Your customers, your colleagues and the public don’t read annual responsibility reports, shareholder reports nor have the time to figure out how to discover this content on your website. They DO use social media and they will read your stories if they are made more accessible. That’s a problem solved by WokenUp’s unique topic-led approach to displaying content – in contrast to other leading social networks, posts on WokenUp can be tagged by individuals and organizations to the UN SDG to which it relates.
Further – rather than relying on newsfeeds, users can explore content not only by hashtag but by each individual SDG, at the touch of a single button.
WokenUp therefore helps companies communicate the impact that they are making (i.e. their “purpose”) through our innovative Snippets feature – a new type of post containing a single sentence of data that is tagged to the SDG to which it relates, e.g. “34,000 – the number of plastic water bottles that we saved last year by switching our global offices over to water filters” – tagged to UN SDG #6 (Clean water) or “27% of our newly promoted partners are women” – tagged to UN SDG #5 (Gender equality) or “1/3 – over the last 3 years, we’ve reduced our Scope 1 and Scope 2 carbon emissions by a third” – tagged to UN SDG #13 (Climate action).
Do you see WokenUp playing a role in how data is gathered for ESG investment strategies and analyses?
As a global aggregator of data relating to the UN SDGs and social and environmental issues, the potential effectiveness and commercial value of WokenUp is significant.
Through its Snippets and its tagged posts, WokenUp seeks to aggregate much of the world’s data regarding the impact that companies around the world are making on environmental social governance. Users will be able to explore the topic in which they are interested – they can press the “#ESG” hashtag button to explore all content that has been posted to the #ESG channel, and then apply the filters they want to search, for example, for posts by “companies” in “London” in the “financial services sector” relating to “UN SDG #5 (Climate Action)” posted between “date x” and “date y.”
For £5 a month, users can become premium subscribers. Among other things, that would give such users access to our anonymized data dashboard, which would enable them to explore the aggregated demographics of the users posting about a given UN SDG and/or hashtag – you can discover and filter the age/gender/industry sector/geographical demographics of those posting to that UN SDG or hashtag channel.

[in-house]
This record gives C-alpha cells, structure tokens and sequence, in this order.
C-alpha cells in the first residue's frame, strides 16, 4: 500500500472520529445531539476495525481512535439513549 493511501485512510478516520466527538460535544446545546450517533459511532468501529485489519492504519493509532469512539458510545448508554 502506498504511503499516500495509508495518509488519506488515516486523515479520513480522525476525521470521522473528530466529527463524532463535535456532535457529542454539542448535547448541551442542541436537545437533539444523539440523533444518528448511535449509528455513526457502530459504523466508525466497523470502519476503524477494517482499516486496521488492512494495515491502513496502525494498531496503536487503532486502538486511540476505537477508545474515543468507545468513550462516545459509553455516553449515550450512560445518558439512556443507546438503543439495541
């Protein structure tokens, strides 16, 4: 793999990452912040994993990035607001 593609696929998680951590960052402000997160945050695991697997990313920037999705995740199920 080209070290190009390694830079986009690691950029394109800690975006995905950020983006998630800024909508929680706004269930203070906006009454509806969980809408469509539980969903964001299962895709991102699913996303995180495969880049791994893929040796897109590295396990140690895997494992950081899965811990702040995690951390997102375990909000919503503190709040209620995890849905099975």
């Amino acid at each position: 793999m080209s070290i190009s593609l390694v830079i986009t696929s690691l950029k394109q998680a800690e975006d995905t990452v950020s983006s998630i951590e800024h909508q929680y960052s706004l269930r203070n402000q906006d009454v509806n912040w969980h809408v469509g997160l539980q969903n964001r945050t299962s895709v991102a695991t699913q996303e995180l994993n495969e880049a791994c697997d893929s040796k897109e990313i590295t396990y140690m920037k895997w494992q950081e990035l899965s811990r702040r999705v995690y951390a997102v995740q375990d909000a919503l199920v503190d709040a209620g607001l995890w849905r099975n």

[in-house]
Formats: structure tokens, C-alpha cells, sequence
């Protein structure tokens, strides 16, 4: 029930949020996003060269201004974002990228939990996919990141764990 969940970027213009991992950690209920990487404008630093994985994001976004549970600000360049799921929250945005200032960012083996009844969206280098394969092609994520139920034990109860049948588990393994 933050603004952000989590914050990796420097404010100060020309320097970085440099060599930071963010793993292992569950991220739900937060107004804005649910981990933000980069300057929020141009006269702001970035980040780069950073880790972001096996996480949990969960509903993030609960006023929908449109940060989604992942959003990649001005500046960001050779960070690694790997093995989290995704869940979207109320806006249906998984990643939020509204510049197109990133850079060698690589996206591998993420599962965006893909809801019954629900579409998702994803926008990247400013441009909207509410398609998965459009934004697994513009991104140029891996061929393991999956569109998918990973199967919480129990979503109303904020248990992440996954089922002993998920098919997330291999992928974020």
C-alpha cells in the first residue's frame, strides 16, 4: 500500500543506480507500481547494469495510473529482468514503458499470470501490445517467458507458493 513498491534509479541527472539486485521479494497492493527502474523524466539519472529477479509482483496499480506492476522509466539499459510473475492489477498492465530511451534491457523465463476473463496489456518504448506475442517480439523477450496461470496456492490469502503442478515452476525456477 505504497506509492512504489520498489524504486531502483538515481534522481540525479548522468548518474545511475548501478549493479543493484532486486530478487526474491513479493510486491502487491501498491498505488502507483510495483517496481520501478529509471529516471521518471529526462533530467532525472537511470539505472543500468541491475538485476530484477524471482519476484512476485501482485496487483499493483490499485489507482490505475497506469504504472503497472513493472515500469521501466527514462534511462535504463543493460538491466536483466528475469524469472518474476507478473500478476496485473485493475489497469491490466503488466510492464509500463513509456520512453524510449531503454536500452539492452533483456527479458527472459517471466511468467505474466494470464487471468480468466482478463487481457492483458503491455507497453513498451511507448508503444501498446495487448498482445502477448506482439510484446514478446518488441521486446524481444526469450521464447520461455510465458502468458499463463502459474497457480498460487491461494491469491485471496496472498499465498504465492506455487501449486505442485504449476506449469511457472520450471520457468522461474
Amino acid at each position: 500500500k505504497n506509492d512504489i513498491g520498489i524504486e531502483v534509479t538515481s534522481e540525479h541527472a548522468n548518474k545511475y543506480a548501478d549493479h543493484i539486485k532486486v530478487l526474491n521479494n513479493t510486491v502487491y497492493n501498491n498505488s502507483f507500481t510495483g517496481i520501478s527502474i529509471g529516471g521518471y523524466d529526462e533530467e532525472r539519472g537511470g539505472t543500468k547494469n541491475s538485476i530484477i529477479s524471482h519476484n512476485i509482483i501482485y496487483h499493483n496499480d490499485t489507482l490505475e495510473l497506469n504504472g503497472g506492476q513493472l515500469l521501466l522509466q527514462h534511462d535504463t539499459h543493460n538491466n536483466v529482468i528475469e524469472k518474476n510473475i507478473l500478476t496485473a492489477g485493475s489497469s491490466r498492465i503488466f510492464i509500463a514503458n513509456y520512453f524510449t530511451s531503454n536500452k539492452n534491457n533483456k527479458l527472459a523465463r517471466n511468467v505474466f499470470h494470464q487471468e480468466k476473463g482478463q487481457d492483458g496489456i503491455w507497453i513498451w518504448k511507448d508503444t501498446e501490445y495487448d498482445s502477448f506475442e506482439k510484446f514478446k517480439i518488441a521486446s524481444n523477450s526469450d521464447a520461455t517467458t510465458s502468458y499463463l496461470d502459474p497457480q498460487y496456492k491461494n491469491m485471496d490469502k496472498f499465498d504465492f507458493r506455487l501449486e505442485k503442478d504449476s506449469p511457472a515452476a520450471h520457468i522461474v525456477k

Over time, we intend to not only aggregate such ESG data, but to curate it and disseminate it to users. Even pre-product, we have been approached by two companies who are establishing retail ESG platforms and who were interested in exploring opportunities to integrate their product with WokenUp.
My banking experience informs the observation that benchmarks change over time (e.g. today’s transition away from LIBOR). The SDGs are stated to “expire” in 2030. Over time, we will therefore look to support other benchmarks that are widely used to demonstrate how companies are making a difference.
Your path from lobbying for complex financial services derivatives to social entrepreneurship is an uncommon one. What made you decide to make that change? What has been the hardest part of the transition?
With today’s increasing focus on regulating social networks, any change away from lobbying and addressing regulatory change will likely prove short lived!
My transition from lobbying to entrepreneurship all started thanks to a first date with a wonderful woman 18 months ago (who is now my wife!). On that date, I discovered she was a life coach in her spare time. She encouraged me to consider the benefits of being life coached in my spare time. I subsequently attended a number of courses and ultimately discerned that I am at my happiest when helping others and doing things that are bigger than just myself. As part of that coaching, I was invited to breathe life into my passion for giving back and making a difference – as so WokenUp was born!
At the time, I was a lobbyist running the European office of a major financial services trade association – building and executing the strategy to represent the world’s largest investment banks and others on Brexit and other topics pertinent to derivatives. WokenUp – which at that time was merely a project that I worked on to the side of my day job – received such positive feedback, and its proposition became so compelling and inspiring to others, that I decided to leave my 20 year City career in order to work full time on WokenUp.
Whilst I’ve been a CEO and Chairman before, this is my first entrepreneurial role. The most challenging aspect of the transition is to constantly learn new skills – IT, marketing and PR, fundraising, finance, legal and communication skills, to name but a few. Having spent the last 11 years helping banks navigate regulatory change that resulted from the financial crisis, change management and personal development are second nature to me.
The best part of the transition is that I have developed an inspiring personal and professional purpose: WokenUp’s mission is to transform humanity for good. We look to achieve that by bringing together on a single online platform the people and companies who are doing good in the world, with a view to deepening and accelerating their impact, individually and collectively. In short, WokenUp is the app that is designed to empower its users to create tomorrow’s world by addressing today’s social and environmental challenges.